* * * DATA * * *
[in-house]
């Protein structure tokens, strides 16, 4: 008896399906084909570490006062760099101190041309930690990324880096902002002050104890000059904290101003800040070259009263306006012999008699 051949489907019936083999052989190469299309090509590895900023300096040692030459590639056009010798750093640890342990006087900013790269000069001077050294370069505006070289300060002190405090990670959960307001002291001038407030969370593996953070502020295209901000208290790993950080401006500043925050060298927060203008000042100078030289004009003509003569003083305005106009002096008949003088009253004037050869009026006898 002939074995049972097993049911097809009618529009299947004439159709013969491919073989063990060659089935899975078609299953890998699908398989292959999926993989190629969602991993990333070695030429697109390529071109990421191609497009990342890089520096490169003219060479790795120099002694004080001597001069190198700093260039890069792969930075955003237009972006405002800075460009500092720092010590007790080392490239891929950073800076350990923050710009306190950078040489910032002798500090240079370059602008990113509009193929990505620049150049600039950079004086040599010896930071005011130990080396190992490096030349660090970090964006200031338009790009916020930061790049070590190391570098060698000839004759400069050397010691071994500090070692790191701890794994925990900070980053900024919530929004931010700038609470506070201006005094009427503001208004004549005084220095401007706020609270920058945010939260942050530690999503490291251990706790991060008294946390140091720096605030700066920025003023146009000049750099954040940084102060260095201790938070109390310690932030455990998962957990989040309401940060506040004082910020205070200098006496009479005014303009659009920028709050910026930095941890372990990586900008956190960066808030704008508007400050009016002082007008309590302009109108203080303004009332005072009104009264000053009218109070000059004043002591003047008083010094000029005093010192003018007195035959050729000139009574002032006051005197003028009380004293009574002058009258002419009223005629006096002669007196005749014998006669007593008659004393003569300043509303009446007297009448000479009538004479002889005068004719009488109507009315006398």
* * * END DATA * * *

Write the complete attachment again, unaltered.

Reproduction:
[in-house]
């Protein structure tokens, strides 16, 4: 008896399906084909570490006062760099101190041309930690990324880096902002002050104890000059904290101003800040070259009263306006012999008699 051949489907019936083999052989190469299309090509590895900023300096040692030459590639056009010798750093640890342990006087900013790269000069001077050294370069505006070289300060002190405090990670959960307001002291001038407030969370593996953070502020295209901000208290790993950080401006500043925050060298927060203008000042100078030289004009003509003569003083305005106009002096008949003088009253004037050869009026006898 002939074995049972097993049911097809009618529009299947004439159709013969491919073989063990060659089935899975078609299953890998699908398989292959999926993989190629969602991993990333070695030429697109390529071109990421191609497009990342890089520096490169003219060479790795120099002694004080001597001069190198700093260039890069792969930075955003237009972006405002800075460009500092720092010590007790080392490239891929950073800076350990923050710009306190950078040489910032002798500090240079370059602008990113509009193929990505620049150049600039950079004086040599010896930071005011130990080396190992490096030349660090970090964006200031338009790009916020930061790049070590190391570098060698000839004759400069050397010691071994500090070692790191701890794994925990900070980053900024919530929004931010700038609470506070201006005094009427503001208004004549005084220095401007706020609270920058945010939260942050530690999503490291251990706790991060008294946390140091720096605030700066920025003023146009000049750099954040940084102060260095201790938070109390310690932030455990998962957990989040309401940060506040004082910020205070200098006496009479005014303009659009920028709050910026930095941890372990990586900008956190960066808030704008508007400050009016002082007008309590302009109108203080303004009332005072009104009264000053009218109070000059004043002591003047008083010094000029005093010192003018007195035959050729000139009574002032006051005197003028009380004293009574002058009258002419009223005629006096002669007196005749014998006669007593008659004393003569300043509303009446007297009448000479009538004479002889005068004719009488109507009315006398």